I have been to the trial several times but today was a very difficult day. The courtroom was packed with Lynn supporters on the defense side and victims, family members and supporters on the prosecution side. Although, it was so crowded some late-comers had to mix in where there was an available seat.  I looked around at the people who I never knew until this past year: Vicky and Steve, whose bodies were sexually violated as children; Art, whose beloved son is now gone forever; Sr. Maureen, always fighting for children and victims; Joy, who founded a support group for parents of victims;  Sharon, Vicky’s rock through the hard times; Irene and her husband, who attend vigils and support Justice4PaKids; Bill and other senior citizens, who do not let age or infirmity keep them from the vigils outside the Archdiocese in the rain, cold or heat…

View original post 714 more words

Yes, it’s true: there is Justice going on in the Church. Read on and rejoice! Better yet, support CTA.

“In the last two weeks, three parishes in the Seattle Archdiocese have said they will NOT participate in Bishop Sartain’s anti-gay campaign that is being run by NOM, an organization known for its racist strategies.

Instead, by their action, these parishes have declared they are going to stand on the side of love and stand with their LGBT parishioners.”

Jim Fitzgerald, Call to Action

Read more of the story here on NCR.

The changes in the Liturgy are being imposed on Catholics this Sunday. 

  • Do you wonder why a liturgy that was written 400 years ago (1600 years after Jesus, in a language that is long dead and which was not used by Jesus or the Apostles) is being held up as more legitimate, more TRUE than the liturgy that was developed just 50 years ago, a liturgy that has enabled us to enter into the meaning and spirit of the mass is a deeper way and participate in it more fully?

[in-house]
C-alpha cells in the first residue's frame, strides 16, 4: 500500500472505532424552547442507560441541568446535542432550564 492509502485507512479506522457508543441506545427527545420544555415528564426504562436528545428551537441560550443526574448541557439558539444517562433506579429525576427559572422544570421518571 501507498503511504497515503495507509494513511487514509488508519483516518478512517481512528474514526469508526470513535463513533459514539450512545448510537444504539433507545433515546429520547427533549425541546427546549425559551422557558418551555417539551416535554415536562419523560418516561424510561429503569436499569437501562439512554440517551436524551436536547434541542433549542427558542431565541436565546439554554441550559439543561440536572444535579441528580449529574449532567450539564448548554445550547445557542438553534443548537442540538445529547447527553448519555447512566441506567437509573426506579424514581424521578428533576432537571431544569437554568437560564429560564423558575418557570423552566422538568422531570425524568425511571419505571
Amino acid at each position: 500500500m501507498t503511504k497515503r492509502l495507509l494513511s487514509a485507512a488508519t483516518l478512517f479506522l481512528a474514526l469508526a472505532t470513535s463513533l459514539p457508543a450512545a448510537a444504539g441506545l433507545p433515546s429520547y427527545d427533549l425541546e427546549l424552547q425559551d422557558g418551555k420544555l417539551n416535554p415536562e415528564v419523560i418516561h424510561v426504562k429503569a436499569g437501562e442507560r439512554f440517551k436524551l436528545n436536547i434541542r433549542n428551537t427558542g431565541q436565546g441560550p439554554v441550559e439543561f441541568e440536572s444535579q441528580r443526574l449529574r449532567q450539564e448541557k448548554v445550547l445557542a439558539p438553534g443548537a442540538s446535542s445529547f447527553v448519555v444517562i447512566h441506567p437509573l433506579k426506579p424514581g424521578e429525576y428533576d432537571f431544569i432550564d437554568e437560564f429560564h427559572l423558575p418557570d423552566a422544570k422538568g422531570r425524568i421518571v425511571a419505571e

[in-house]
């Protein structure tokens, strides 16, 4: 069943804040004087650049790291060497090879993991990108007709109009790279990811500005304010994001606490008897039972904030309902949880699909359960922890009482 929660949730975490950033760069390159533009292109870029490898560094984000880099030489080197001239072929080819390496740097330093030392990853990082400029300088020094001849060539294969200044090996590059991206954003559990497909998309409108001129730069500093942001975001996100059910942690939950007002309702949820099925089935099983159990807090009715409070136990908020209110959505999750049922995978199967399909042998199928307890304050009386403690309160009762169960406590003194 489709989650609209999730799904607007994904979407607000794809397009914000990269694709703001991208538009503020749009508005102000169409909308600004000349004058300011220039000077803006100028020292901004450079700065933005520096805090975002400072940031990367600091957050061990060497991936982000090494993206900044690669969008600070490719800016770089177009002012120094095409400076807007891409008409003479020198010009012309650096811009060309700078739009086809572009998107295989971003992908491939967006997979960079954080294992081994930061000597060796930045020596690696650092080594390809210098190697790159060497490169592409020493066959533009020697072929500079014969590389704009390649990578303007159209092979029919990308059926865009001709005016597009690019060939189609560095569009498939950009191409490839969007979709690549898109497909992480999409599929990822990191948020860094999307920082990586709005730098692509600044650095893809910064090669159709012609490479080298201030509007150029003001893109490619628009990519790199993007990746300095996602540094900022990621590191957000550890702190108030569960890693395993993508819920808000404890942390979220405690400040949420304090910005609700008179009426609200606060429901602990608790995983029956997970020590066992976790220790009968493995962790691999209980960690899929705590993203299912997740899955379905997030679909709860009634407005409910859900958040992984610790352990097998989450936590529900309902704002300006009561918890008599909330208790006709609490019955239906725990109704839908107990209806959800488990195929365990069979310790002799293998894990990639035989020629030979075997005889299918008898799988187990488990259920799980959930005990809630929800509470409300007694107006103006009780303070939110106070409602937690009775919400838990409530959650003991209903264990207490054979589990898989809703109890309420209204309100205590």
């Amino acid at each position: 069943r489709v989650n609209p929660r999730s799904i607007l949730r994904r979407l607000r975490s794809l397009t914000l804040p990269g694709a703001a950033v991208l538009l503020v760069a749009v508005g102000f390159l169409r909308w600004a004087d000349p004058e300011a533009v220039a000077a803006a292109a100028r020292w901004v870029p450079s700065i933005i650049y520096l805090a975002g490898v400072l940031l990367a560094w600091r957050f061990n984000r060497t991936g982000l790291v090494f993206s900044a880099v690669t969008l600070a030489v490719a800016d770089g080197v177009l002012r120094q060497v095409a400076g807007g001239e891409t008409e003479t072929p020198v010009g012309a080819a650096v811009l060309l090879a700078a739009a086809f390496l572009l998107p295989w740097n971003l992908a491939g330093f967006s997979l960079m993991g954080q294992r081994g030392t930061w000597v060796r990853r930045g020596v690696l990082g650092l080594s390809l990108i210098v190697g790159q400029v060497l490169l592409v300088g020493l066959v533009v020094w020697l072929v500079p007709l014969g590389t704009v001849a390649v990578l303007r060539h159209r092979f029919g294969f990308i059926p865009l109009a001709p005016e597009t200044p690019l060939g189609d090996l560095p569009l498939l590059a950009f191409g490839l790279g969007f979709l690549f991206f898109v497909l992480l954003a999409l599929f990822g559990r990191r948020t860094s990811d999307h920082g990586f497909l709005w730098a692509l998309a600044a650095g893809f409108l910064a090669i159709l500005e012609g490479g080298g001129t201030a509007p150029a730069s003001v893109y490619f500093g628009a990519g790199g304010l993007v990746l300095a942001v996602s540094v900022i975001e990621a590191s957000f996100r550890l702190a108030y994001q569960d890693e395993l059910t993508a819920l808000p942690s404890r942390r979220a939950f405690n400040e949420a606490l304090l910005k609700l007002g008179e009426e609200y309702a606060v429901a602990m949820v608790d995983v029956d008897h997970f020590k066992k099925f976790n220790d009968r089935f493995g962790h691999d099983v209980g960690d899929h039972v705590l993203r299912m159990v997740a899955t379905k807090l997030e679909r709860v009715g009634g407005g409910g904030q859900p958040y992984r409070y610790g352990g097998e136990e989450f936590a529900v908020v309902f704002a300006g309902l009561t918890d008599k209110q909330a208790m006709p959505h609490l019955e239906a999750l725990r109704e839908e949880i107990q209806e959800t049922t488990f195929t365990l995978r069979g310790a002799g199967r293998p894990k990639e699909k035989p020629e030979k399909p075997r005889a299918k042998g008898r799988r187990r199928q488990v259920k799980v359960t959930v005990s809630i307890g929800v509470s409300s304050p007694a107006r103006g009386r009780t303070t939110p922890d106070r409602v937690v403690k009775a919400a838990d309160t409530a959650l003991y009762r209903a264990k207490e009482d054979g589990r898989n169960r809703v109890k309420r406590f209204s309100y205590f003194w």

• Do you wonder why obscure Latin phraseology is thought to be better than contemporary syntax?  Is the goal greater understanding or greater feelings of unworthiness?
  • Does it concern you that “Christ died for ALL” has been changed to “Christ died for MANY?”
  • Is the leadership of our Church simply exercising power or really concerned to help us engage in the Mass and experience spiritual enrichment?
  • Are you saddened that “for us MEN and for our salvation” has not been changed to simply read, “for US and our salvation?”
  • Does it seem to you that we are now regressing to a less inclusive message of salvation, a more anti-female liturgical practice (more and more churches rejecting female altar servers)?
  • Do you think Jesus held anything other than a cup made of pottery at the Last Supper? Certainly not a “precious chalice” that would have adorned a Roman Emperor’s table?
  • Can we honestly say that the Church is becoming more reflective of the message of Jesus of Nazareth, Son of God, who came to save all of humanity and treated women with respect and equality – sending Mary of Magdala as the first witness and “apostle” (one officially sent with a message and given the authority of the one who is sending) of the resurrection?
  • Is the church you attend looking and behaving more like the New Testament churches of Peter and Paul or more like the medieval Roman churches in which the members were ignorant, illiterate, superstitious peasants and the priests and bishops lived and behaved like aristocracy and kings?